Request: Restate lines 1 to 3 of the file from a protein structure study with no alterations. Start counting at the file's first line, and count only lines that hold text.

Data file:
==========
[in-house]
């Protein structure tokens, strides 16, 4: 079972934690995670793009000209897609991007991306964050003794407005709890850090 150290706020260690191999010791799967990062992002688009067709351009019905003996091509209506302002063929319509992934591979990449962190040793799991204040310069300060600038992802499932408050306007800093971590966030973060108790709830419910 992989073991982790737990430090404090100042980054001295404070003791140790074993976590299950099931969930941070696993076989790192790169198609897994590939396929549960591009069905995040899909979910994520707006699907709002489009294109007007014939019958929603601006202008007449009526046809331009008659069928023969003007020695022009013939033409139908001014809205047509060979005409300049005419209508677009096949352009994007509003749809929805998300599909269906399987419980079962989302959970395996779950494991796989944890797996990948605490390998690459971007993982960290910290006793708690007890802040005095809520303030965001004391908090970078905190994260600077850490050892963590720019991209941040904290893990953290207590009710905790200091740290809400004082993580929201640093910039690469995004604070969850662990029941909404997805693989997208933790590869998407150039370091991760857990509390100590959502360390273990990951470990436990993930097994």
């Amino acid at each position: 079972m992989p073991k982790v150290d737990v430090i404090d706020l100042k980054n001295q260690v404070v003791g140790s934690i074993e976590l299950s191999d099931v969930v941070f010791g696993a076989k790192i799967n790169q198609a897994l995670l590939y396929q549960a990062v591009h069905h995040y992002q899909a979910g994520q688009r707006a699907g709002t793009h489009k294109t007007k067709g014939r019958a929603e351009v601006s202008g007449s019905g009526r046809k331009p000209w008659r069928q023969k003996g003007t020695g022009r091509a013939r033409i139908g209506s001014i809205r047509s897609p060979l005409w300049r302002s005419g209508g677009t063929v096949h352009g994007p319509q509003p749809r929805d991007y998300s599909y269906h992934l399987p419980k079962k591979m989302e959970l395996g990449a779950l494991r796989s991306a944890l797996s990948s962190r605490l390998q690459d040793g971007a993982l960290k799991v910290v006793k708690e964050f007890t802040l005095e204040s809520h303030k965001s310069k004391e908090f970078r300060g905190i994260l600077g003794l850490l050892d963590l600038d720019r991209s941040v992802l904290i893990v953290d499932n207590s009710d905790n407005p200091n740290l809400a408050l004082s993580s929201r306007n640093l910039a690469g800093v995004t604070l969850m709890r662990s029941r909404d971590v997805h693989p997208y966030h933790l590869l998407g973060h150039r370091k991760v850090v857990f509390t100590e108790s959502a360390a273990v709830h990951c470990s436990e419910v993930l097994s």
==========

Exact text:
[in-house]
């Protein structure tokens, strides 16, 4: 079972934690995670793009000209897609991007991306964050003794407005709890850090 150290706020260690191999010791799967990062992002688009067709351009019905003996091509209506302002063929319509992934591979990449962190040793799991204040310069300060600038992802499932408050306007800093971590966030973060108790709830419910 992989073991982790737990430090404090100042980054001295404070003791140790074993976590299950099931969930941070696993076989790192790169198609897994590939396929549960591009069905995040899909979910994520707006699907709002489009294109007007014939019958929603601006202008007449009526046809331009008659069928023969003007020695022009013939033409139908001014809205047509060979005409300049005419209508677009096949352009994007509003749809929805998300599909269906399987419980079962989302959970395996779950494991796989944890797996990948605490390998690459971007993982960290910290006793708690007890802040005095809520303030965001004391908090970078905190994260600077850490050892963590720019991209941040904290893990953290207590009710905790200091740290809400004082993580929201640093910039690469995004604070969850662990029941909404997805693989997208933790590869998407150039370091991760857990509390100590959502360390273990990951470990436990993930097994």
């Amino acid at each position: 079972m992989p073991k982790v150290d737990v430090i404090d706020l100042k980054n001295q260690v404070v003791g140790s934690i074993e976590l299950s191999d099931v969930v941070f010791g696993a076989k790192i799967n790169q198609a897994l995670l590939y396929q549960a990062v591009h069905h995040y992002q899909a979910g994520q688009r707006a699907g709002t793009h489009k294109t007007k067709g014939r019958a929603e351009v601006s202008g007449s019905g009526r046809k331009p000209w008659r069928q023969k003996g003007t020695g022009r091509a013939r033409i139908g209506s001014i809205r047509s897609p060979l005409w300049r302002s005419g209508g677009t063929v096949h352009g994007p319509q509003p749809r929805d991007y998300s599909y269906h992934l399987p419980k079962k591979m989302e959970l395996g990449a779950l494991r796989s991306a944890l797996s990948s962190r605490l390998q690459d040793g971007a993982l960290k799991v910290v006793k708690e964050f007890t802040l005095e204040s809520h303030k965001s310069k004391e908090f970078r300060g905190i994260l600077g003794l850490l050892d963590l600038d720019r991209s941040v992802l904290i893990v953290d499932n207590s009710d905790n407005p200091n740290l809400a408050l004082s993580s929201r306007n640093l910039a690469g800093v995004t604070l969850m709890r662990s029941r909404d971590v997805h693989p997208y966030h933790l590869l998407g973060h150039r370091k991760v850090v857990f509390t100590e108790s959502a360390a273990v709830h990951c470990s436990e419910v993930l097994s």